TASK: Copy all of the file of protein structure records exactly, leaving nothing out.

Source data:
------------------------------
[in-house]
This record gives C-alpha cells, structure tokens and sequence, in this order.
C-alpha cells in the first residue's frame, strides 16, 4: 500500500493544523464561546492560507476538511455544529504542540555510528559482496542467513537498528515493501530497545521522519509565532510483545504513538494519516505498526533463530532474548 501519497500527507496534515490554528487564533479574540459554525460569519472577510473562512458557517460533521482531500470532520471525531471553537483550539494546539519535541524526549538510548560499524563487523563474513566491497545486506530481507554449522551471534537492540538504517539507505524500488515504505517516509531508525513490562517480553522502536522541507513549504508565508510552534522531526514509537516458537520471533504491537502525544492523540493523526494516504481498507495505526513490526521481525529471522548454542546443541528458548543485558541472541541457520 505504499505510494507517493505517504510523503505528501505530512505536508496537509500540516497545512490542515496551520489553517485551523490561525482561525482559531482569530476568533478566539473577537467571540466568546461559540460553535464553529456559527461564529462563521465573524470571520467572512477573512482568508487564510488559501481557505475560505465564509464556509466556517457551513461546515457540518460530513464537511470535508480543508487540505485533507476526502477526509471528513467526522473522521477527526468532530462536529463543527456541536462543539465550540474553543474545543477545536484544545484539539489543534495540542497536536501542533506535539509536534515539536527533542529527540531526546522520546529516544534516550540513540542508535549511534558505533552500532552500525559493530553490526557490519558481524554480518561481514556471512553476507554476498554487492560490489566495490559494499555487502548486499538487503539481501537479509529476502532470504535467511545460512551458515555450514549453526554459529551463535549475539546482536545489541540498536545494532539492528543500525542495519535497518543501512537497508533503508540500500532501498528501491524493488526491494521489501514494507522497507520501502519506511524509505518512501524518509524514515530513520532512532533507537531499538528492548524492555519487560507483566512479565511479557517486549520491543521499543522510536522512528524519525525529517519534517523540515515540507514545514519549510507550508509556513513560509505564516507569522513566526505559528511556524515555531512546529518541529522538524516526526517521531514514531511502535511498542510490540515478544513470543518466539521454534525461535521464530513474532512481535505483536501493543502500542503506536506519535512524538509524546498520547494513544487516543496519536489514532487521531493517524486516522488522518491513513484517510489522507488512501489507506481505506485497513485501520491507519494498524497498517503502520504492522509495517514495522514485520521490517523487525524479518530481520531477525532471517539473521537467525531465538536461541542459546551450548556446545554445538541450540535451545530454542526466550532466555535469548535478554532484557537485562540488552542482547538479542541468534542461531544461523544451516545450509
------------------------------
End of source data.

[in-house]
This record gives C-alpha cells, structure tokens and sequence, in this order.
C-alpha cells in the first residue's frame, strides 16, 4: 500500500493544523464561546492560507476538511455544529504542540555510528559482496542467513537498528515493501530497545521522519509565532510483545504513538494519516505498526533463530532474548 501519497500527507496534515490554528487564533479574540459554525460569519472577510473562512458557517460533521482531500470532520471525531471553537483550539494546539519535541524526549538510548560499524563487523563474513566491497545486506530481507554449522551471534537492540538504517539507505524500488515504505517516509531508525513490562517480553522502536522541507513549504508565508510552534522531526514509537516458537520471533504491537502525544492523540493523526494516504481498507495505526513490526521481525529471522548454542546443541528458548543485558541472541541457520 505504499505510494507517493505517504510523503505528501505530512505536508496537509500540516497545512490542515496551520489553517485551523490561525482561525482559531482569530476568533478566539473577537467571540466568546461559540460553535464553529456559527461564529462563521465573524470571520467572512477573512482568508487564510488559501481557505475560505465564509464556509466556517457551513461546515457540518460530513464537511470535508480543508487540505485533507476526502477526509471528513467526522473522521477527526468532530462536529463543527456541536462543539465550540474553543474545543477545536484544545484539539489543534495540542497536536501542533506535539509536534515539536527533542529527540531526546522520546529516544534516550540513540542508535549511534558505533552500532552500525559493530553490526557490519558481524554480518561481514556471512553476507554476498554487492560490489566495490559494499555487502548486499538487503539481501537479509529476502532470504535467511545460512551458515555450514549453526554459529551463535549475539546482536545489541540498536545494532539492528543500525542495519535497518543501512537497508533503508540500500532501498528501491524493488526491494521489501514494507522497507520501502519506511524509505518512501524518509524514515530513520532512532533507537531499538528492548524492555519487560507483566512479565511479557517486549520491543521499543522510536522512528524519525525529517519534517523540515515540507514545514519549510507550508509556513513560509505564516507569522513566526505559528511556524515555531512546529518541529522538524516526526517521531514514531511502535511498542510490540515478544513470543518466539521454534525461535521464530513474532512481535505483536501493543502500542503506536506519535512524538509524546498520547494513544487516543496519536489514532487521531493517524486516522488522518491513513484517510489522507488512501489507506481505506485497513485501520491507519494498524497498517503502520504492522509495517514495522514485520521490517523487525524479518530481520531477525532471517539473521537467525531465538536461541542459546551450548556446545554445538541450540535451545530454542526466550532466555535469548535478554532484557537485562540488552542482547538479542541468534542461531544461523544451516545450509